The purpose of this amendment is to ensure the budget is amended to return to ordinary workers some of the money the Minister for Finance is taking by stealth from their pay packets. The Minister and Fianna Fáil are refusing to address the unfairness at the heart of our tax code. The Minister looks after his friends, the very wealthy, those who own bloodstock and are breeding stallions and those who are non-resident for tax purposes but are able to attend every race meeting and glitzy social function in the country. However, the person on PAYE may look out. We heard the Minister for Social and Family Affairs acknowledge the relative gap between the rich and the poor in Ireland has increased incredibly during the period of the Minister for Finance's seven budgets. Now there are many more well-off people and the Labour Party is very proud to have been part of the critical moves made to make the country prosperous and to increase employment, but that has not benefited everyone. Unfortunately the relative gap has grown between rich and poor people, such as widows, those on low incomes and those who are unemployed or disabled. Children are also living in poverty. We are trying to ensure that our tax system is reformed in a realistic way so taxpayers have a fair deal. Everyone should pay his or her fair share.
In moving this amendment I want to fire a warning shot across the Minister's bow. At the Fianna Fáil Ard-Fheis last weekend, the Taoiseach, the Minister and other Fianna Fáil Ministers were very arrogant. They are assuming with the relatively favourable economic outlook that people will forget what the Government has done in cheating people of a fair share of the country's prosperity. We have a mad scramble for wealth which is having negative consequences for society. As we have seen in recent court cases, it is producing a society for parts of which over-consumption is having negative consequences. It makes family and community life very difficult. The only people to whom we are supposed to look up are the Minister, Deputy McCreevy's friends among the super-wealthy and tax exiles. They are to be lauded at every street corner if they give a few bob to charity, yet they give nothing like wealthy American philanthropists who donate between 2% and 3% of US GDP. In Ireland it is poorer people who contribute in the greatest numbers to charities like the Society of St. Vincent de Paul, Trócaire and Concern.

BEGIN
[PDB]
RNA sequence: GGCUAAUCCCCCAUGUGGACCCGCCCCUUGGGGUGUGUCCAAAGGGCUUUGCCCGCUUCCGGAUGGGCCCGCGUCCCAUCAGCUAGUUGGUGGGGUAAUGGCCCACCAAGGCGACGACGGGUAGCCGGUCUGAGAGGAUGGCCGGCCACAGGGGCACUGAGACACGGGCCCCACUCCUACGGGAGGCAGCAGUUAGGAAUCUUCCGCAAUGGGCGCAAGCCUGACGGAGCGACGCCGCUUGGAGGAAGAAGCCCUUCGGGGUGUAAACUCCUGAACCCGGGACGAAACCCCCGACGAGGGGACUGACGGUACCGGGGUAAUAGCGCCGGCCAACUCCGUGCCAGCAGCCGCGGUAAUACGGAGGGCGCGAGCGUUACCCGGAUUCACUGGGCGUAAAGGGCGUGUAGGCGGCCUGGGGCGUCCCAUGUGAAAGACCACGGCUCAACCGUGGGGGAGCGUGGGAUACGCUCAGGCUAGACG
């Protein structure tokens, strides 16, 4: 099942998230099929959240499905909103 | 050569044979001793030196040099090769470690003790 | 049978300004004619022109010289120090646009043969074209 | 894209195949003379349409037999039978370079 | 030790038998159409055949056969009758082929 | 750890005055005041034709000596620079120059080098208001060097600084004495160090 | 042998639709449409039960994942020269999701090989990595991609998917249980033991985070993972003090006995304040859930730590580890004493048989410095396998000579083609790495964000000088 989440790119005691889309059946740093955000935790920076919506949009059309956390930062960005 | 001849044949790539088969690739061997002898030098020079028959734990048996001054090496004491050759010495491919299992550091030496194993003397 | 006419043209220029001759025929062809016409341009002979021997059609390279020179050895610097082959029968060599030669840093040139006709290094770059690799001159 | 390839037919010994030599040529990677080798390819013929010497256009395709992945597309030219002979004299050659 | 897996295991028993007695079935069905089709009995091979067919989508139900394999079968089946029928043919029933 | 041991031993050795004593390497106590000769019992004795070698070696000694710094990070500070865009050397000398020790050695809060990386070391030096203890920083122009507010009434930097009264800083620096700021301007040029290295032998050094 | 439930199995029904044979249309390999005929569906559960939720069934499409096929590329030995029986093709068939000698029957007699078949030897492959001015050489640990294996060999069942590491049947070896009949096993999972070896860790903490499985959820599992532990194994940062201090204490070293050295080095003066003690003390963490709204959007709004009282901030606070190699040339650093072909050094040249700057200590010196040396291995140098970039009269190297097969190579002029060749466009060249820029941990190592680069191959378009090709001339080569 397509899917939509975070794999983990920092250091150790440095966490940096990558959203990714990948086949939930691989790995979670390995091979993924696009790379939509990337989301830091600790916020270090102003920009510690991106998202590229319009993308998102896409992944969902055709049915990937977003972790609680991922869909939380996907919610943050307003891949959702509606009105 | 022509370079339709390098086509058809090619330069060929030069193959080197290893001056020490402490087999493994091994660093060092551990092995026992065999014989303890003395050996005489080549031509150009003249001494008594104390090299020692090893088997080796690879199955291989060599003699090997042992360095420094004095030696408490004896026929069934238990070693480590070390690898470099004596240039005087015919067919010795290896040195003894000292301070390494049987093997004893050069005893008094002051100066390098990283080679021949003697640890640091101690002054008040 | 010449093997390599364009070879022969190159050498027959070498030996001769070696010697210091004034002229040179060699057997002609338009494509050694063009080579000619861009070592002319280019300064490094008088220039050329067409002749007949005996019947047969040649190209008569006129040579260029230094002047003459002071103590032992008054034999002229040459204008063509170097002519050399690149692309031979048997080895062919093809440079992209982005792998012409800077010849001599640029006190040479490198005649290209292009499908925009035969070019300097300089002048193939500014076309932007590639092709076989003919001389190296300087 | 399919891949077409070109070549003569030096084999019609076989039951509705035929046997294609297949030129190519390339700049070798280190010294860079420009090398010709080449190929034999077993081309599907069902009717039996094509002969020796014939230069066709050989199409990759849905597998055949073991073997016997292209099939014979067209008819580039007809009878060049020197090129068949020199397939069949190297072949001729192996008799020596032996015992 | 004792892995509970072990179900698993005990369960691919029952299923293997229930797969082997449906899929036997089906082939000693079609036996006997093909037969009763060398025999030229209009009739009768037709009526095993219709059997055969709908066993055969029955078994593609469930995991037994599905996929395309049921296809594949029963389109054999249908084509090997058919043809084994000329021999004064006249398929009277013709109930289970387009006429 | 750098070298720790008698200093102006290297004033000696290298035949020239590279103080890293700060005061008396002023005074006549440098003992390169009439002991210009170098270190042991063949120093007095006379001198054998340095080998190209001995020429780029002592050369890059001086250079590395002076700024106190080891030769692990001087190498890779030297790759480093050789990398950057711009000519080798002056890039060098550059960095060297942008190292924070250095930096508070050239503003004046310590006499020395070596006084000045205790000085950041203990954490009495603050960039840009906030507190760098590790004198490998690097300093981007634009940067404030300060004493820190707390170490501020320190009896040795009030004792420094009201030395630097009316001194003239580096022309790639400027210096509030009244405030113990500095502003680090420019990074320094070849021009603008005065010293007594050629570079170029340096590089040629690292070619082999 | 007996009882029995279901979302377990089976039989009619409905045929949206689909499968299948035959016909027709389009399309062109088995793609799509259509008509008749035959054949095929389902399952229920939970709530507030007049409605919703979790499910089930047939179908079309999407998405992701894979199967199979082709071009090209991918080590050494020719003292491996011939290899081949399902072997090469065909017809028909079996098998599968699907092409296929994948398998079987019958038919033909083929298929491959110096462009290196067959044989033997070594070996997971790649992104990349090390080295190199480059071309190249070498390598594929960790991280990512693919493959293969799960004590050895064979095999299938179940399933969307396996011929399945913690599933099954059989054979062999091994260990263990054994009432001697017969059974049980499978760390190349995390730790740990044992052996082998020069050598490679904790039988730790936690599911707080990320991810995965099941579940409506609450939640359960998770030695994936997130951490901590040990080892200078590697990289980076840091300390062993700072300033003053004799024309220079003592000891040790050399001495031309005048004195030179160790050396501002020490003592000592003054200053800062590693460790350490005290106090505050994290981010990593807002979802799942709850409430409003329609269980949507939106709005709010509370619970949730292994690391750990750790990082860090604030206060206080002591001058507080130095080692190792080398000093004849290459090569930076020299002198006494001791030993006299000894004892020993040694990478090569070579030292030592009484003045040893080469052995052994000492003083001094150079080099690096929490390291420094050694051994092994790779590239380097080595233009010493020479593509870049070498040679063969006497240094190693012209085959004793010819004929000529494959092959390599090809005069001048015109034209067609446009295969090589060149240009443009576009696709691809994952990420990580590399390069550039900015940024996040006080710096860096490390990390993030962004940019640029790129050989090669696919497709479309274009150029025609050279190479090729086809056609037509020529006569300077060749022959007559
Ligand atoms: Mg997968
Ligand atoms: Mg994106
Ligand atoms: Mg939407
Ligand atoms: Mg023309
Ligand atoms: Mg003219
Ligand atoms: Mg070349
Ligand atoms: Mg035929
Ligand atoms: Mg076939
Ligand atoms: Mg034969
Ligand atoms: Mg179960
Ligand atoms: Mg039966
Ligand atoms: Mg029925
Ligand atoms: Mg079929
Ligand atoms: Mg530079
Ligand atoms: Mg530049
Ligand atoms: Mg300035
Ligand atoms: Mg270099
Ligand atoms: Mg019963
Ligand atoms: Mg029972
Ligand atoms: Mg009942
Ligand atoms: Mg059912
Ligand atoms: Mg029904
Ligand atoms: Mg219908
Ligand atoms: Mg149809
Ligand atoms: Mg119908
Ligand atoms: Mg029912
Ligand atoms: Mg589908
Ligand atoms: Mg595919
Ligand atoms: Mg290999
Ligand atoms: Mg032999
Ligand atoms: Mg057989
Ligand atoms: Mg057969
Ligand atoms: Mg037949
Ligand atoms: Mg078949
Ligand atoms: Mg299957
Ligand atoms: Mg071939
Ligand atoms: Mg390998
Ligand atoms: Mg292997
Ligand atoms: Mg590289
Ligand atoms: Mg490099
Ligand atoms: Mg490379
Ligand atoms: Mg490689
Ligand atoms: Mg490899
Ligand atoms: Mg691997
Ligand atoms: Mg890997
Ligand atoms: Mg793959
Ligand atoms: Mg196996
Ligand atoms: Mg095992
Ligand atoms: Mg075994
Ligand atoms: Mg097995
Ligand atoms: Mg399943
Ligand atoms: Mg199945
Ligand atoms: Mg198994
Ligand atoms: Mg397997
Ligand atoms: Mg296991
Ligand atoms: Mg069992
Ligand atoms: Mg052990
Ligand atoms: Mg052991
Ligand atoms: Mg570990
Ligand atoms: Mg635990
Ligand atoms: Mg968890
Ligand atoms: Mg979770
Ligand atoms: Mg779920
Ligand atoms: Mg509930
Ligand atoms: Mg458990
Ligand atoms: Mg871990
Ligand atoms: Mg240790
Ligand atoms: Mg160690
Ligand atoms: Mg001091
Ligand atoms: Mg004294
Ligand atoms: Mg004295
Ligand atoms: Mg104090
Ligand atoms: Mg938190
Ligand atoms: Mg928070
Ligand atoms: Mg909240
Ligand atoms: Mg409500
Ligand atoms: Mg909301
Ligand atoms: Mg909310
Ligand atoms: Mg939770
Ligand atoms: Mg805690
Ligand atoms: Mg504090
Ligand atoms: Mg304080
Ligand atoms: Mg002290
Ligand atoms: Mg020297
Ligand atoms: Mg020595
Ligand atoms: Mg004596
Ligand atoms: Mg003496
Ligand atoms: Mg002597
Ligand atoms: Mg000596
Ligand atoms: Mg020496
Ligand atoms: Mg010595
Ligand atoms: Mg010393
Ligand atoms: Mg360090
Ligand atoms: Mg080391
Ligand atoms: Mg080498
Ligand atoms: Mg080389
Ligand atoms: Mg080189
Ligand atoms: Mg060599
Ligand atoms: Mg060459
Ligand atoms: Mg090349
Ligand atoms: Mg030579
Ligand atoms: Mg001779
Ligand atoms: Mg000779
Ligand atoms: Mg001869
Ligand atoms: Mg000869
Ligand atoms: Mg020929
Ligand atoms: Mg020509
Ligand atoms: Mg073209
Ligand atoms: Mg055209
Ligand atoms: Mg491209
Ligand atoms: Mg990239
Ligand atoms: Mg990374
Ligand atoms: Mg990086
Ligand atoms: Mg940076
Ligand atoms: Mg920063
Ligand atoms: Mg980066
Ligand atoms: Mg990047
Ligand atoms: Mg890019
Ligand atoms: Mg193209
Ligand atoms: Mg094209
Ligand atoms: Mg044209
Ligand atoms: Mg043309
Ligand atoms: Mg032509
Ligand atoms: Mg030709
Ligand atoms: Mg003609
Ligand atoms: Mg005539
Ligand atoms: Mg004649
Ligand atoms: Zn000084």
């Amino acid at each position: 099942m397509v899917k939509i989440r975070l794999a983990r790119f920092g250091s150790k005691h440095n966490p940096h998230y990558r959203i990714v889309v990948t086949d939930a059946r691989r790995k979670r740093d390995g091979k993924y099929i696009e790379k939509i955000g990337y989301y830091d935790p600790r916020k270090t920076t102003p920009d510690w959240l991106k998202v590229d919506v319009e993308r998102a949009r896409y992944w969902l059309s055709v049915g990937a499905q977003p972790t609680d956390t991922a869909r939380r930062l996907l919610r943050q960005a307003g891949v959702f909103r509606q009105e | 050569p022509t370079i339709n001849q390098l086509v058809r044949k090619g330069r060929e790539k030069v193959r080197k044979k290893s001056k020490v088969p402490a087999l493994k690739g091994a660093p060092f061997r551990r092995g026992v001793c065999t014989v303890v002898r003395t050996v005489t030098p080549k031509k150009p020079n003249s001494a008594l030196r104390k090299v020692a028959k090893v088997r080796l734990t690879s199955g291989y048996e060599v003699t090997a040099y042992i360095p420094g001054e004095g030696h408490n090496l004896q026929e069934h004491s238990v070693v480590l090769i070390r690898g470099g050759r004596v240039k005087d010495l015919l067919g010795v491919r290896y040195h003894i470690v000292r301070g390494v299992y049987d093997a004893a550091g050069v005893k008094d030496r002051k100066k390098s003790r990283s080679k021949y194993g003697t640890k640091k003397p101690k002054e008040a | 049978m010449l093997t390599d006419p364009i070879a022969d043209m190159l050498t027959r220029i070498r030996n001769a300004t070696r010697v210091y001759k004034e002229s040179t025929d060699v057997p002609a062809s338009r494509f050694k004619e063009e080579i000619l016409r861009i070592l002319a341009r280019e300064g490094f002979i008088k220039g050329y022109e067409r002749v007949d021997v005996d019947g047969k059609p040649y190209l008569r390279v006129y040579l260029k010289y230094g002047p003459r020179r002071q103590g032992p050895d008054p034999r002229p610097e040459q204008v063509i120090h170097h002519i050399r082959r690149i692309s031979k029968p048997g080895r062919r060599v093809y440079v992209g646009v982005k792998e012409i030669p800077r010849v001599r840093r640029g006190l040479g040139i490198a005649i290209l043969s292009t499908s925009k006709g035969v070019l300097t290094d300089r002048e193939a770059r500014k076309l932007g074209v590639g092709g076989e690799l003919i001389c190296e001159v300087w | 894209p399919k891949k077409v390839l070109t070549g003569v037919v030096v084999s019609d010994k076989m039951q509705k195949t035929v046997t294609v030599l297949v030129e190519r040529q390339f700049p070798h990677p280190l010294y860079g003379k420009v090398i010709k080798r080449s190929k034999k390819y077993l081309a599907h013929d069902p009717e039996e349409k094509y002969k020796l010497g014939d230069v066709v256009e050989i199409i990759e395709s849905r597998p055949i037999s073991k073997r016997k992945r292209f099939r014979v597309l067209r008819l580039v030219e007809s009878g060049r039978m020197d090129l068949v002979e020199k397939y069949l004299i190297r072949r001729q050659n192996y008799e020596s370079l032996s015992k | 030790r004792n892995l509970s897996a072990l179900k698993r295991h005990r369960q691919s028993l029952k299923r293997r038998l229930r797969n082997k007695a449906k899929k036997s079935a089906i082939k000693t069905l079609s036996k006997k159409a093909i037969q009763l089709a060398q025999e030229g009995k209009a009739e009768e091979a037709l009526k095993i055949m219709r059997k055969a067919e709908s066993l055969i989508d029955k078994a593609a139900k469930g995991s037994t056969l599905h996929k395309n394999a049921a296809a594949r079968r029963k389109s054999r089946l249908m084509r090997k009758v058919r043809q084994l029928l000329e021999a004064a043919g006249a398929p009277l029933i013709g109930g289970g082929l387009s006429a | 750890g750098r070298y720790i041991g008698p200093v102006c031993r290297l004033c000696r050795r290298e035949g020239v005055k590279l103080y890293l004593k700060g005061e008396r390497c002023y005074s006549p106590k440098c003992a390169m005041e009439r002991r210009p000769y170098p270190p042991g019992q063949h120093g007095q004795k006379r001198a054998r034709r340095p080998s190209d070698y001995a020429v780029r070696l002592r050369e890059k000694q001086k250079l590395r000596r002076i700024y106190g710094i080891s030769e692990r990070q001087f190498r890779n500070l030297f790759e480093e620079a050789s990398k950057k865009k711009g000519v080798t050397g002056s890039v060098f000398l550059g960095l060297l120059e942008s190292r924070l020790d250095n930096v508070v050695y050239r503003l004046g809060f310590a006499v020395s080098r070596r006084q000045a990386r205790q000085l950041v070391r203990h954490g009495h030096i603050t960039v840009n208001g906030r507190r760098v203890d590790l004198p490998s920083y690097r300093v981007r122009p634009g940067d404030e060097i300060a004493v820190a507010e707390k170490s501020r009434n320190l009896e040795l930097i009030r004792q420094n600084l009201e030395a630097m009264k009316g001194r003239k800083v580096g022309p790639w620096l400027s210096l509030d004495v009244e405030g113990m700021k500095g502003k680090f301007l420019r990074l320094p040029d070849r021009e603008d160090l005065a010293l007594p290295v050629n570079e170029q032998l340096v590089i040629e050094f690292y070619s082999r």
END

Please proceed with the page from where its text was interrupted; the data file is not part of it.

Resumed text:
The Minister and his Fianna Fáil colleagues are very proud of having created a two-tier society. The Minister spoke about people on incomes of over €150,000 contributing 28% of the income tax take. As the Revenue Commissioners' figures are gross rather than statistical, they are very difficult to analyse. As I said before the suspension, the Minister's €150,000 figure relates in many cases to two-income families. A married couple consisting of two civil servants above principal officer level would have an income in excess of that amount and therefore would count among the wealthiest for tax purposes. The reason is that the income for tax purposes of many well-off people is significantly reduced because it is not taxable as in the case of stallion and stud fees. Such people also take advantage of schemes such as self-administered pension schemes, contributions to which are deducted with the effect that their reported income is much lower.
I hope Fianna Fáil agrees to amendment No. 2 to restore some sense of equity to the tax system.